The scoreboards around the course disagreed. Europe had its first lead in the overall score, 13-12. The miracle was a single point from reality.
There was still a chance for the USA to put a tourniquet on its day. But it all ended when Martin Kaymer, who hadn't even played in either of Saturday's two team sessions, sank a 6-foot, Ryder Cup-clinching putt.
You can blame Steve Stricker, if you'd like, for not delivering at least a vital half point in the match against Kaymer. After all, Stricker, a captain's pick and the oldest player on either roster, finished this Cup 0-4-0 in his matches.
"I didn't get it done," Stricker said.
Or you could admit the obvious: that Kaymer, under the kind of golf pressure that usually reduces nerves to spaghetti string, made one of the great putts in Ryder Cup history. It was 6 feet going on 60.
If you don't think 6 feet is much, then dig up the video of the 1991 so-called "War By The Shore," when Bernhard Langer, a German just like Kaymer, missed from the same distance and allowed the USA to win the Cup.
When asked afterward if he was thinking about Langer as he prepared to hit that final putt, Kaymer was interrupted by Garcia.
"I did," Garcia said.
"I don't like the question," Kaymer said, "but it's true: Yes, I did."
History has a way of circling back in these things. Love and Olazabal both played in the 1999 Ryder Cup. So the symmetry of this day and this comeback wasn't lost on anyone who took part in Sunday's matches.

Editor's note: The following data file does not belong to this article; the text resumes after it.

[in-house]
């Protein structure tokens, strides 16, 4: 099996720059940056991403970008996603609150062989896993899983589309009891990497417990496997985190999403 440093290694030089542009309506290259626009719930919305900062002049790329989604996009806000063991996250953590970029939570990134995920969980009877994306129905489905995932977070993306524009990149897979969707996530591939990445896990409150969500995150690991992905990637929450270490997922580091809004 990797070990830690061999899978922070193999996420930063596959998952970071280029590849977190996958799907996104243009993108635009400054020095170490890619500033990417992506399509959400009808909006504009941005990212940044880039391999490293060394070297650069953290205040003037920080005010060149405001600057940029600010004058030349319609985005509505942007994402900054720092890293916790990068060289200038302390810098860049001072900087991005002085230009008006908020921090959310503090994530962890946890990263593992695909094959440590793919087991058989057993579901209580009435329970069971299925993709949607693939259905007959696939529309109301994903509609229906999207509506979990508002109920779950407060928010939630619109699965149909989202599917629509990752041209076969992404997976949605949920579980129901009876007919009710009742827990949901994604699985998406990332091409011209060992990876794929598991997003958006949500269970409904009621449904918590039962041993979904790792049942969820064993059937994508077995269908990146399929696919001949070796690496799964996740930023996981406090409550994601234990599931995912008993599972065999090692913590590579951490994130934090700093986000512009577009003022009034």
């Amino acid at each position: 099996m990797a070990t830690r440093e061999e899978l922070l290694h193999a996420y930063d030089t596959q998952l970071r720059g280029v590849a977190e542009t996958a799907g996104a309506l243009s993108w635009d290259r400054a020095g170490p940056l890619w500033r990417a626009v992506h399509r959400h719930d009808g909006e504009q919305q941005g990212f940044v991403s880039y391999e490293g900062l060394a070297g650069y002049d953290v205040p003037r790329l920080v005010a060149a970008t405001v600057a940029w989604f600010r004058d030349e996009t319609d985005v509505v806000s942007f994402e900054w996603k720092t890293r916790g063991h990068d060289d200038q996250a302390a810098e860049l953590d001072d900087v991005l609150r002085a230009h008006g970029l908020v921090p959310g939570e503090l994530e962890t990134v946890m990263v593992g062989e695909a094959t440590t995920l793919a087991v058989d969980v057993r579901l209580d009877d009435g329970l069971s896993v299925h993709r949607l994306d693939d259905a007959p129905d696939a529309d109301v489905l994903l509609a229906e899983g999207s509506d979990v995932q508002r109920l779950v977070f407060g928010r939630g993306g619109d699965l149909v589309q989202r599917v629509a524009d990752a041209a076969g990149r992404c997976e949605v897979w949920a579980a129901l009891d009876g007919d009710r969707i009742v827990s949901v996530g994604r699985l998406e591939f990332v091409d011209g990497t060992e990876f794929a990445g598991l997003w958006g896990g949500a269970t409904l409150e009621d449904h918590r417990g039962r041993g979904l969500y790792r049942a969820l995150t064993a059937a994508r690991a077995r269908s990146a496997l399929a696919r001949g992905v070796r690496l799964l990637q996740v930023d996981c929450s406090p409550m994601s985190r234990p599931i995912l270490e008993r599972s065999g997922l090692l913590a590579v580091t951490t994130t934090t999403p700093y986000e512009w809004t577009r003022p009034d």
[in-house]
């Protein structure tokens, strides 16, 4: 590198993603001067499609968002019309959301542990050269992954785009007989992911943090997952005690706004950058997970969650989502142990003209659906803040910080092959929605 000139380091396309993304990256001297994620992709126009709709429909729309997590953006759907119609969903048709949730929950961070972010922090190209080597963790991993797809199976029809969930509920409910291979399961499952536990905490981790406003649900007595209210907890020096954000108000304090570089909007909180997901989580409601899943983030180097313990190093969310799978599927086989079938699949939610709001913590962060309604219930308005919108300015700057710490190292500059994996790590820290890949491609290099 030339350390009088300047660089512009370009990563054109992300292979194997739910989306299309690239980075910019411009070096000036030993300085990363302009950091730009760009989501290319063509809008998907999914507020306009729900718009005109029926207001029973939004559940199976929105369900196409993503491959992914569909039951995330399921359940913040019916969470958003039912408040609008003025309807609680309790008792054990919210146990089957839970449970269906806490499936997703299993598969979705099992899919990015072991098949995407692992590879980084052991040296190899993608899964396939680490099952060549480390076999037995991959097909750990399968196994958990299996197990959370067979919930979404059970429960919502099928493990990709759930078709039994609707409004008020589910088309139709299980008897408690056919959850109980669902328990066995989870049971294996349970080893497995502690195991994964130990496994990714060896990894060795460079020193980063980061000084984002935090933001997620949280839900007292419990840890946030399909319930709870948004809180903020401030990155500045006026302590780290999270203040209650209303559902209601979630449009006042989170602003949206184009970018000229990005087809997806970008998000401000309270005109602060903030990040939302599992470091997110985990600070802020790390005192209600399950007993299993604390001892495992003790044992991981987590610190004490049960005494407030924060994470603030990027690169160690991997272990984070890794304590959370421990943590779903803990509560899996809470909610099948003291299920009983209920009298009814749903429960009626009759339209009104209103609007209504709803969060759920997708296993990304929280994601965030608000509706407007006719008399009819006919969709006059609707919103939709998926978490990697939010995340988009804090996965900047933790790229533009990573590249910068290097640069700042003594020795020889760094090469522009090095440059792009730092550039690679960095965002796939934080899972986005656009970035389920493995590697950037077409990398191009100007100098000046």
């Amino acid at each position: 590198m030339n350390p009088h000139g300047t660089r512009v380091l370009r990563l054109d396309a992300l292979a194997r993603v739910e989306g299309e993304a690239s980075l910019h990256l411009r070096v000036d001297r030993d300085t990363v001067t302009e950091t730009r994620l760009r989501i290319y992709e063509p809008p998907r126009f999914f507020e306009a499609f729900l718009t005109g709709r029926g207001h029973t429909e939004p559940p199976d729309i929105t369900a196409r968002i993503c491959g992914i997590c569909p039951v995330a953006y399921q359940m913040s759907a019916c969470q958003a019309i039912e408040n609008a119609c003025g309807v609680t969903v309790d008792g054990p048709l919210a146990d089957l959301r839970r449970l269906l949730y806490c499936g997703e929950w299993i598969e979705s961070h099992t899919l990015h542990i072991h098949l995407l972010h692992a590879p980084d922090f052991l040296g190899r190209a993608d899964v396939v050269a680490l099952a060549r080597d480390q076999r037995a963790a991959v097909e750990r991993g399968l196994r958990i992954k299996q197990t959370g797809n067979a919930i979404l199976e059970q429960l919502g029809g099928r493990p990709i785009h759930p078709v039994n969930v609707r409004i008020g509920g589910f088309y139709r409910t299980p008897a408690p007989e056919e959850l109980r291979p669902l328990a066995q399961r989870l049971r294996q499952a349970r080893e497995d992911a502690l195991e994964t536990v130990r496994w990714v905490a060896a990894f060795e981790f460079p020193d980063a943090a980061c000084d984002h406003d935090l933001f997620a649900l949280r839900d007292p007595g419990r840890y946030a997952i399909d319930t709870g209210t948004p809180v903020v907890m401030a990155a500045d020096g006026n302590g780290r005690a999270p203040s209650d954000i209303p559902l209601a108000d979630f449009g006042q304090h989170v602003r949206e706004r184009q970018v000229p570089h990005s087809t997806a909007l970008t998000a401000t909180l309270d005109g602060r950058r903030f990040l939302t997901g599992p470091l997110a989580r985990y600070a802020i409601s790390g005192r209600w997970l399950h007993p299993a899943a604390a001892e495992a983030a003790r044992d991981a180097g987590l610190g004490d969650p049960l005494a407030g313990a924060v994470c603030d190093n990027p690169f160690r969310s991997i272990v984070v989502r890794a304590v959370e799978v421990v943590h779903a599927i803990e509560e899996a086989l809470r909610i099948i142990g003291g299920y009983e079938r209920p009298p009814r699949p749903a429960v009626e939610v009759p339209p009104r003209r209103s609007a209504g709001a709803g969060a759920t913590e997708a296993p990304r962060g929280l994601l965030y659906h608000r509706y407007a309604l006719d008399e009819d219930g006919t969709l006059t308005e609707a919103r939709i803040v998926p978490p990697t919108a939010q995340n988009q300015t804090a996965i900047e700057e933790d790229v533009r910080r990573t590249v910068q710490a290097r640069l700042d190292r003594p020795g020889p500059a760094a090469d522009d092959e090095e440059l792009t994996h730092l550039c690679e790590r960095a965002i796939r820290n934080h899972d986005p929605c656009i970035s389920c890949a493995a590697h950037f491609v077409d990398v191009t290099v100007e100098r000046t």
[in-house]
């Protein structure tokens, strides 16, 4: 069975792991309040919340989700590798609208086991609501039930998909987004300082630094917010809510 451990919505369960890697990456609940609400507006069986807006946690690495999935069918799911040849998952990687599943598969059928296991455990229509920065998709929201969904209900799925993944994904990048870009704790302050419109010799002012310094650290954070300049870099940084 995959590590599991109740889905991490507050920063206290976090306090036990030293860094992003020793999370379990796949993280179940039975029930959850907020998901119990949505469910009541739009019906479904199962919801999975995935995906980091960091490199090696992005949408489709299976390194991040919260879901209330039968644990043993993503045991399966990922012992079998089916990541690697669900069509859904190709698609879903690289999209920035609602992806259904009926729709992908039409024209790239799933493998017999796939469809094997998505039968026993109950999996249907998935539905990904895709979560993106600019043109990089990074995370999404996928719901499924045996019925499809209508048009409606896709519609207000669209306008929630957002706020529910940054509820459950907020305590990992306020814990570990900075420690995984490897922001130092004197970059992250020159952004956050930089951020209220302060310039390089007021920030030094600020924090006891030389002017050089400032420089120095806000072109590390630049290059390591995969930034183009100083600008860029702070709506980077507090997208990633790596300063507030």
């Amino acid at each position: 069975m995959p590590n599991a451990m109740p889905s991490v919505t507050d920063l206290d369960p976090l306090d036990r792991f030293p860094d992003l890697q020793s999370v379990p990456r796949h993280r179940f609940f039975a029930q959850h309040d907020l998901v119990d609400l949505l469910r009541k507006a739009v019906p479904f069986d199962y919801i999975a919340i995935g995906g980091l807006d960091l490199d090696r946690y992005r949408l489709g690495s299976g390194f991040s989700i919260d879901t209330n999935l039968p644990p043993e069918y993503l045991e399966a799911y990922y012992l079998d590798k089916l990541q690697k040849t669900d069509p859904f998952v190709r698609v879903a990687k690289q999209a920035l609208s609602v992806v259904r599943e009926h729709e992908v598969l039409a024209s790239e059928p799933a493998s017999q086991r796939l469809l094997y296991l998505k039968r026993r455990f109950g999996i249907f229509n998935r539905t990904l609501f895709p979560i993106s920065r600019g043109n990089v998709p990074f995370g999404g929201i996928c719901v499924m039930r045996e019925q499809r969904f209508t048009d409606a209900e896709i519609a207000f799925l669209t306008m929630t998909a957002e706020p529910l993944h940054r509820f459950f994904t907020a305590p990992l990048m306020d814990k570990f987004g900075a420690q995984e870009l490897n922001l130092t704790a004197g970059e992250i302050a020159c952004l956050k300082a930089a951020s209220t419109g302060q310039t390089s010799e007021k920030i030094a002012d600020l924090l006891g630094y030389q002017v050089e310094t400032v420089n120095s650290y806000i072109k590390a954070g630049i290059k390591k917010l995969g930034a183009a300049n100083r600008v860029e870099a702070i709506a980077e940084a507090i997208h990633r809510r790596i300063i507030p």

"I knew what we felt like going into it," Love said of '99. "We knew they remembered that as well. Exact same score."
Team Europe used those memories as a reminder of what was possible. Team USA used them as reminder of a 2012 worst-case scenario.
" was fun," said Furyk, who played on that team. "This was pretty miserable."
So much had to go right, even perfect, for Team Europe to keep the Cup. Think about it:
• McIlroy almost missed his 11:25 a.m. tee time because he confused his time zones. "Absolutely ridiculous," harrumphed former Europe team captain Colin Montgomerie.
McIlroy arrived at Medinah just 11 minutes before he was supposed to hit his first shot. Just think if a state trooper hadn't been available at the hotel to give McIlroy the full siren treatment. Had he been disqualified for showing up too late, Team Europe would have lost a full point.
Instead, McIlroy did the champagne celebration dance with a Flavor Flav-sized clock hanging from his neck. Had his teammates had really wanted to be funny, they would have set it to 11:25.
• If Rose doesn't sink the three biggest putts of his life in succession -- a par-saver on No. 16 and birdies on Nos. 17 and 18 -- Mickelson wins or, at the very least, gets a half point.
• If Poulter doesn't keep his win streak alive (4-0 during the remarkable week, 12-3-0 for his career), then it's the Americans who are spraying champagne Sunday.
Woods, by the way, was 1-up after 17.
Garcia had it right when he said later that it was "a combination of [Europe] playing great and maybe then that little bit of pressure getting to [the USA]."
This is the seventh of the past nine times that Team Europe has won this thing. The Cup is spending more time overseas than an expatriate.
But the Europeans won it more than the Americans lost it. That won't be much consolation for Team USA. It never is.